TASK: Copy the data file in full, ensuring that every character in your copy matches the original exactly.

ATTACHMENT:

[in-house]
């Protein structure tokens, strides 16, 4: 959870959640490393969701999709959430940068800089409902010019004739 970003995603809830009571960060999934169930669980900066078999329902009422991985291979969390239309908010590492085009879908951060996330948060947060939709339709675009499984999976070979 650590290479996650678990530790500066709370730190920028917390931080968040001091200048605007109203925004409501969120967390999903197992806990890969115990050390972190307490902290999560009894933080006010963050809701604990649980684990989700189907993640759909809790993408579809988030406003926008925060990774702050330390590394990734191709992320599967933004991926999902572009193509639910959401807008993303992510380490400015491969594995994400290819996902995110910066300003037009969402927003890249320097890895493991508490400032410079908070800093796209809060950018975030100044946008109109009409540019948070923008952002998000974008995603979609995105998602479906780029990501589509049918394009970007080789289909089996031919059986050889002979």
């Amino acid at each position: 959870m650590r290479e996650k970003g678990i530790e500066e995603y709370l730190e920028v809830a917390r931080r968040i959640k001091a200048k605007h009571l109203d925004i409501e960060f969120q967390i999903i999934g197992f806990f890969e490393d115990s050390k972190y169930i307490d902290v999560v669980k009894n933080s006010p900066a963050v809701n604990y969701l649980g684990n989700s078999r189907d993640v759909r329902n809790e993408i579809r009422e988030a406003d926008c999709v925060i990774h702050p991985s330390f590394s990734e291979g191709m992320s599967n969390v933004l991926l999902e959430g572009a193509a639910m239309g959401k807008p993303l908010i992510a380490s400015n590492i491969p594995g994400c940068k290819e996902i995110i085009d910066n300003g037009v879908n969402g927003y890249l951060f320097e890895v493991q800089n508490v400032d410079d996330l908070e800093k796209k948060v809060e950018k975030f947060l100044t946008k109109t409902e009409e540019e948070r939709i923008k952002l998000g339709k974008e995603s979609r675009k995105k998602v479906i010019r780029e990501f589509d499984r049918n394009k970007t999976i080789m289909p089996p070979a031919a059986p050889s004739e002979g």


[in-house]
């Protein structure tokens, strides 16, 4: 959870959640490393969701999709959430940068800089409902010019004739 970003995603809830009571960060999934169930669980900066078999329902009422991985291979969390239309908010590492085009879908951060996330948060947060939709339709675009499984999976070979 650590290479996650678990530790500066709370730190920028917390931080968040001091200048605007109203925004409501969120967390999903197992806990890969115990050390972190307490902290999560009894933080006010963050809701604990649980684990989700189907993640759909809790993408579809988030406003926008925060990774702050330390590394990734191709992320599967933004991926999902572009193509639910959401807008993303992510380490400015491969594995994400290819996902995110910066300003037009969402927003890249320097890895493991508490400032410079908070800093796209809060950018975030100044946008109109009409540019948070923008952002998000974008995603979609995105998602479906780029990501589509049918394009970007080789289909089996031919059986050889002979």
């Amino acid at each position: 959870m650590r290479e996650k970003g678990i530790e500066e995603y709370l730190e920028v809830a917390r931080r968040i959640k001091a200048k605007h009571l109203d925004i409501e960060f969120q967390i999903i999934g197992f806990f890969e490393d115990s050390k972190y169930i307490d902290v999560v669980k009894n933080s006010p900066a963050v809701n604990y969701l649980g684990n989700s078999r189907d993640v759909r329902n809790e993408i579809r009422e988030a406003d926008c999709v925060i990774h702050p991985s330390f590394s990734e291979g191709m992320s599967n969390v933004l991926l999902e959430g572009a193509a639910m239309g959401k807008p993303l908010i992510a380490s400015n590492i491969p594995g994400c940068k290819e996902i995110i085009d910066n300003g037009v879908n969402g927003y890249l951060f320097e890895v493991q800089n508490v400032d410079d996330l908070e800093k796209k948060v809060e950018k975030f947060l100044t946008k109109t409902e009409e540019e948070r939709i923008k952002l998000g339709k974008e995603s979609r675009k995105k998602v479906i010019r780029e990501f589509d499984r049918n394009k970007t999976i080789m289909p089996p070979a031919a059986p050889s004739e002979g």